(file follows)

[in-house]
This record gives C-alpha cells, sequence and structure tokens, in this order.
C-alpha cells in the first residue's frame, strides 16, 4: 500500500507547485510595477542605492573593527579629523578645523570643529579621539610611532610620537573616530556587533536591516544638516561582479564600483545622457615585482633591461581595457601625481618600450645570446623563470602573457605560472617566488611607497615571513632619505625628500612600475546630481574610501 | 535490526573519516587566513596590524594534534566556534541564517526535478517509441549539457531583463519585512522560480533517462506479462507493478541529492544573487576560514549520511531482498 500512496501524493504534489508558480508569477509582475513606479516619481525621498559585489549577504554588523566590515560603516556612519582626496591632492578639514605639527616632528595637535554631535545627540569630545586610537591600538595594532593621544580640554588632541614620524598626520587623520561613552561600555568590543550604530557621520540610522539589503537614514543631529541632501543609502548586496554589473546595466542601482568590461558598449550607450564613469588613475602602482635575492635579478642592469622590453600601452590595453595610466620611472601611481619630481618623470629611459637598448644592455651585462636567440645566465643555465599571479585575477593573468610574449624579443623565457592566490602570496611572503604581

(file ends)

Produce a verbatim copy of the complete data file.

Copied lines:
[in-house]
This record gives C-alpha cells, sequence and structure tokens, in this order.
C-alpha cells in the first residue's frame, strides 16, 4: 500500500507547485510595477542605492573593527579629523578645523570643529579621539610611532610620537573616530556587533536591516544638516561582479564600483545622457615585482633591461581595457601625481618600450645570446623563470602573457605560472617566488611607497615571513632619505625628500612600475546630481574610501 | 535490526573519516587566513596590524594534534566556534541564517526535478517509441549539457531583463519585512522560480533517462506479462507493478541529492544573487576560514549520511531482498 500512496501524493504534489508558480508569477509582475513606479516619481525621498559585489549577504554588523566590515560603516556612519582626496591632492578639514605639527616632528595637535554631535545627540569630545586610537591600538595594532593621544580640554588632541614620524598626520587623520561613552561600555568590543550604530557621520540610522539589503537614514543631529541632501543609502548586496554589473546595466542601482568590461558598449550607450564613469588613475602602482635575492635579478642592469622590453600601452590595453595610466620611472601611481619630481618623470629611459637598448644592455651585462636567440645566465643555465599571479585575477593573468610574449624579443623565457592566490602570496611572503604581